The Dorchester campus offers stunning views of Boston Harbor, but also not-so-stunning views of mounds of dirt marking the university's construction projects. That includes new dorms designed to attract more out-of-state students.

Advertisements wrapped around the construction site and coated on buses proclaim "New Is Happening" at the campus. It's an assertion Kim scoffed at.

"New is happening, the question is, ‘What is the new?'," she asked. "Are we losing our urban mission and are we moving away from students who need an affordable education the most?”

Joan Becker, Vice Provost for Academic Support Services, says UMass Boston has not abandoned these students.

"I think we’ve put a lot of things in place to ensure that students know from the very beginning what they need to do be on track," she said.

Even with fewer course offering, Becker thinks students with more coaching and mentoring are making better choices. And while she admits course consolidation has made it more difficult for some students to navigate their schedules, she said that hasn't been the case for everyone.

"They’re a lot of our students but they’re not all of students,” she said.

To get all of its students moving toward a bachelor’s degree, UMass Boston says it’s developing more straightforward majors.

The goal is to ease student transfers from two-year schools like Bunker Hill Community College to UMass Boston.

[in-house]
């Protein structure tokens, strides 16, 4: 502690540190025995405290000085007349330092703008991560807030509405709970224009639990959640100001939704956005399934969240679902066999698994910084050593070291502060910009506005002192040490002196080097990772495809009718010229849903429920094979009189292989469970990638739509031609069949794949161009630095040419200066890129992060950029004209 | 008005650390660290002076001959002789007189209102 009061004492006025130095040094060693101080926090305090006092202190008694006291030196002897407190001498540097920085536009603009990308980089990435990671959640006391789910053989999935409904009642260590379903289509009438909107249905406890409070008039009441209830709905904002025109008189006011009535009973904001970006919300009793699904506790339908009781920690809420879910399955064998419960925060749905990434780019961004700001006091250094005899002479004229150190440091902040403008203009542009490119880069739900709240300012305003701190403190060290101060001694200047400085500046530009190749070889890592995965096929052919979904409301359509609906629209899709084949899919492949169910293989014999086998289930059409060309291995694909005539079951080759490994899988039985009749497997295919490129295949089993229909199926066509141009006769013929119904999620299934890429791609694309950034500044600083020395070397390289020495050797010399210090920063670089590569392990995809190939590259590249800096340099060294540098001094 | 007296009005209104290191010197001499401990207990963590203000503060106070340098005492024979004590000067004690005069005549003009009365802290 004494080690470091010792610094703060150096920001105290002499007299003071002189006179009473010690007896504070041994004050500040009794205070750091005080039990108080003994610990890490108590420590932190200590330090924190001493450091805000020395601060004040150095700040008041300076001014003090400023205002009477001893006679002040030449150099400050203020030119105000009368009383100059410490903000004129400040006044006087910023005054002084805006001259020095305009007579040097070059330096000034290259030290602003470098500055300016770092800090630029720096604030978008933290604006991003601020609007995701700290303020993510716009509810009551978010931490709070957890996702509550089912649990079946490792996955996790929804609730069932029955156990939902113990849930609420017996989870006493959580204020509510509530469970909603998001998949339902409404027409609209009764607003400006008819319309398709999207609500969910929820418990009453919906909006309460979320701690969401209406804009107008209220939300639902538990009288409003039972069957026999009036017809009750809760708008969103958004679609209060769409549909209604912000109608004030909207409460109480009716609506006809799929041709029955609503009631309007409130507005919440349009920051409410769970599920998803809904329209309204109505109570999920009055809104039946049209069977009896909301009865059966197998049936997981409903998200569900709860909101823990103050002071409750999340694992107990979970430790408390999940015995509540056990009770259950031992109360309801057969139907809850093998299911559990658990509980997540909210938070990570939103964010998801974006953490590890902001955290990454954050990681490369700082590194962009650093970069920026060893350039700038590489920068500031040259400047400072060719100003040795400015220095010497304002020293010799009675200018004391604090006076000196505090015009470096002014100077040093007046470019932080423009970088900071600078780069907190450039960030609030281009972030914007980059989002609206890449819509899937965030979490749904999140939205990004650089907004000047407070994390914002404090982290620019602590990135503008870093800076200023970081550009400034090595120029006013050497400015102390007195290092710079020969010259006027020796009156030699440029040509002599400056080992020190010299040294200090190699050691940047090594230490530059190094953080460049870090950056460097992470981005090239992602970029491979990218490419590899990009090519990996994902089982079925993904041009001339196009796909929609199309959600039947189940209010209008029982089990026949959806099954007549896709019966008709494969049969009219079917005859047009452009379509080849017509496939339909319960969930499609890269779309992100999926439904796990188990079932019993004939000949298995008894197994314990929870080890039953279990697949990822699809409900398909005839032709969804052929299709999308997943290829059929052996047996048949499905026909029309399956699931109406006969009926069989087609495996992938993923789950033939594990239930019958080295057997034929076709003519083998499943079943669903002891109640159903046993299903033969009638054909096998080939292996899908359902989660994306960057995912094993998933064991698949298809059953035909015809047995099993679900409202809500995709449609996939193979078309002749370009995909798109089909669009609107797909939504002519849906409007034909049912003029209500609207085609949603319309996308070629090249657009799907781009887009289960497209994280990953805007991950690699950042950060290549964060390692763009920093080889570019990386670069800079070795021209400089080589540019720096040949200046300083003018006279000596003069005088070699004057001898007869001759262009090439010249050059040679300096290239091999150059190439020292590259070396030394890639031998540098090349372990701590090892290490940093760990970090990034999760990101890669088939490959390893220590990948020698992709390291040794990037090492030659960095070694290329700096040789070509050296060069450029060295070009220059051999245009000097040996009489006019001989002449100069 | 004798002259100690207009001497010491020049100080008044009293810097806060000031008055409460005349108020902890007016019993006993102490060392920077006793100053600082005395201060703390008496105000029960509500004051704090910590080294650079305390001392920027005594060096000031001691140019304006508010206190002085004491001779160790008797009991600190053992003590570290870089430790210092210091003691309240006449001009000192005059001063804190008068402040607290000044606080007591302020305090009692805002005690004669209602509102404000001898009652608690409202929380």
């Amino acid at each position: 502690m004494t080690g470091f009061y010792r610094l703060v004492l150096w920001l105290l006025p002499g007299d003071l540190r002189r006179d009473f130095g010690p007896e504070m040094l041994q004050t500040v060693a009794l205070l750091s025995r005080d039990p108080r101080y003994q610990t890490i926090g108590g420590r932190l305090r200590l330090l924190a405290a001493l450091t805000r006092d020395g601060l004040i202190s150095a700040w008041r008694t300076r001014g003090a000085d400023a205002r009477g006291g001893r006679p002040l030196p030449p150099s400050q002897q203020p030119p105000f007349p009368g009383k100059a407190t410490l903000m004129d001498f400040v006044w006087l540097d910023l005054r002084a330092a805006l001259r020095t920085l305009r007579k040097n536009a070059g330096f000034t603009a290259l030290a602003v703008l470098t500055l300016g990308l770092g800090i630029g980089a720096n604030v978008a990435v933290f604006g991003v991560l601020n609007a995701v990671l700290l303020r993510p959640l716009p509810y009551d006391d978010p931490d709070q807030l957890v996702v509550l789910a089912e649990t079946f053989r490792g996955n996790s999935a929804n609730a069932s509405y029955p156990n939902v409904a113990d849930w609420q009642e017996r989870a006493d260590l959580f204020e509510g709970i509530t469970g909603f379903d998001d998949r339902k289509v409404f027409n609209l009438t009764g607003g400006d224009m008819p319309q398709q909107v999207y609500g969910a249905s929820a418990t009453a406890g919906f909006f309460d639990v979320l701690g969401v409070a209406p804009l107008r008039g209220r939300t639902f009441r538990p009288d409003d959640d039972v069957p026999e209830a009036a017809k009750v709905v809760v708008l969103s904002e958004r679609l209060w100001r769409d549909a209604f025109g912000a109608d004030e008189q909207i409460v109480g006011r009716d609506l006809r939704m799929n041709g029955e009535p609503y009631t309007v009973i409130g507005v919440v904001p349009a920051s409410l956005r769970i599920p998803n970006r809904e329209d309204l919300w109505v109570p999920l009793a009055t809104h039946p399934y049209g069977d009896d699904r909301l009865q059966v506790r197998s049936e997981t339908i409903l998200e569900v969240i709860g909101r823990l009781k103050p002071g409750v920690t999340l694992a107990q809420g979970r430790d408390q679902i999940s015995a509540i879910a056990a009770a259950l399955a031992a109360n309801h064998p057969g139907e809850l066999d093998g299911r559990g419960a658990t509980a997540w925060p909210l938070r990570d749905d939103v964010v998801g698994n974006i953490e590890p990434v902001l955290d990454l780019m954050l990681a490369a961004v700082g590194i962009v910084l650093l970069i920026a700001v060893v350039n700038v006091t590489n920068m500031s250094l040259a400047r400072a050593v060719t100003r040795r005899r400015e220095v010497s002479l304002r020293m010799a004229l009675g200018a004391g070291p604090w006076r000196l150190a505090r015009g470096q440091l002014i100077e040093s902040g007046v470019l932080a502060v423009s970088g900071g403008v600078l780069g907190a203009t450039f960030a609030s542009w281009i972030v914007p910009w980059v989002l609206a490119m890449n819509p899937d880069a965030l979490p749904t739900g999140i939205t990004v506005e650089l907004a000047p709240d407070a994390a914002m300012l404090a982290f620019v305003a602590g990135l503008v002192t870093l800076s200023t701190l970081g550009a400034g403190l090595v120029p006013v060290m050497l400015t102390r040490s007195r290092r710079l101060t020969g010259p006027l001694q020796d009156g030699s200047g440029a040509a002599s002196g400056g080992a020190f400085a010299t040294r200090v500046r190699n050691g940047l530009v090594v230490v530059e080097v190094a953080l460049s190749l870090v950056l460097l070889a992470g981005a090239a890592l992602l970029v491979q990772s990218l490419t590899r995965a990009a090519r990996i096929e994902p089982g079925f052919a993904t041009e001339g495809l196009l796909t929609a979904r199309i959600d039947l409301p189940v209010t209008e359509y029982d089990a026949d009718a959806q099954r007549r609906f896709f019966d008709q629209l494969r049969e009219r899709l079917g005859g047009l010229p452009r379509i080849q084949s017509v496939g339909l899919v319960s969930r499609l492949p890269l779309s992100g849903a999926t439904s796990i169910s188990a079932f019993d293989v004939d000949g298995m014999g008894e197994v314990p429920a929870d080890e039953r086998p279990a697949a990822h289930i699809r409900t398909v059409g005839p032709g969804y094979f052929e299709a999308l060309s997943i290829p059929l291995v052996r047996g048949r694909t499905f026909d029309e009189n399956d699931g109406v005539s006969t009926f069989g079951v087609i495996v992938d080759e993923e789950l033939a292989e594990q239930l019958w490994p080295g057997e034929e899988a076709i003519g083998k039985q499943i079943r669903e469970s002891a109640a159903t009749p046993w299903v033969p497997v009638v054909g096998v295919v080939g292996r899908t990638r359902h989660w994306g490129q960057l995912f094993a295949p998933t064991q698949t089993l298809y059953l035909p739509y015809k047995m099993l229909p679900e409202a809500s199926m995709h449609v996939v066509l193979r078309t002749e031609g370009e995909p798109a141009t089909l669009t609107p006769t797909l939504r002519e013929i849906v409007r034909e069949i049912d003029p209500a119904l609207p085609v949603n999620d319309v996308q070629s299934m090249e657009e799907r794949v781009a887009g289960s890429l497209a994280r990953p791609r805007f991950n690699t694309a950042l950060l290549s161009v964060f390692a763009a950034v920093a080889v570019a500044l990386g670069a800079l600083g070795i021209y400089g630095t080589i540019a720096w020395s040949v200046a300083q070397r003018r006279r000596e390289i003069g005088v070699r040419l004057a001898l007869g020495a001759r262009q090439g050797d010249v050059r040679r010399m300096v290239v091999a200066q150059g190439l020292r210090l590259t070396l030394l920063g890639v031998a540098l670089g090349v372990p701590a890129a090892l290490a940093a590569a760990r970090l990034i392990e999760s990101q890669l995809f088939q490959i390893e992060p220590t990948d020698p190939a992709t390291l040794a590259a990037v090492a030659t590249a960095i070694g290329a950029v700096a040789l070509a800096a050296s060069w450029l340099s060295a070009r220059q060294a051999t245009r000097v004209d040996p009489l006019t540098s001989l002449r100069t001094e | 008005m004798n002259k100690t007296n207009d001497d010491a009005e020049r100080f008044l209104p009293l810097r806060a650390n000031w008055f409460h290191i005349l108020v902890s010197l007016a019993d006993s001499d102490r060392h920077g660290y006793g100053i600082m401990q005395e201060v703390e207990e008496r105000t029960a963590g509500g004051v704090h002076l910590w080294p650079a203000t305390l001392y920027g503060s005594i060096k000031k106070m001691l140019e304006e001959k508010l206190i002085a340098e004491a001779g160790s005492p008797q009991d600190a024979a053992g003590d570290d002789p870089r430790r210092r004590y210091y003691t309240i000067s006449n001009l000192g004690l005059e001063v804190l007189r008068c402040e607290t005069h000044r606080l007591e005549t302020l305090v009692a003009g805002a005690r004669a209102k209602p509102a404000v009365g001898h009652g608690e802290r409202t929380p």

“They might say, 'I’m interested in humanities, or I’m interested in social sciences, or I’m interested in the arts,'" Becker explained. "So that then sets them on a more narrow pathway than this broad liberal arts pathway.”

And Becker says UMass Boston hopes to work with faculty to generate additional opportunities for students to do internships, earn credit during the summer and graduate more quickly.

Despite these university efforts, the deficit and course consolidation had already caused problems at the end of last semester for Cody Haddad of Taunton, Mass.

Haddad enrolled at UMass Boston last year and took a popular African Studies course that he quickly realized was overcrowded.

“[The] professor was absolutely amazing, but he said, ‘I have never taught a class this big. It’s usually 20 kids.’ We had 110!'” Haddad recalled.

Haddad is the first in his family to go to college and moved to Boston for his education. He took out more than $12,000 in student loans and worked 25 hours a week at T.J. Maxx on Newbury Street. He expressed a sense of betrayal from the way the system worked.

Frustrated he wasn't able to enroll in the courses he needed to graduate, Haddad transferred to UMass Dartmouth, where he is currently a student.

“I need to be able to pay off my loans and I wasn’t confident that I’d be able to get my degree in four years here,” he said.

Earlier: Can Massachusetts Support Four Public Universities?

WGBH's Esteban Bustillos contributed to this story.

UMass Boston, on campus, higher ed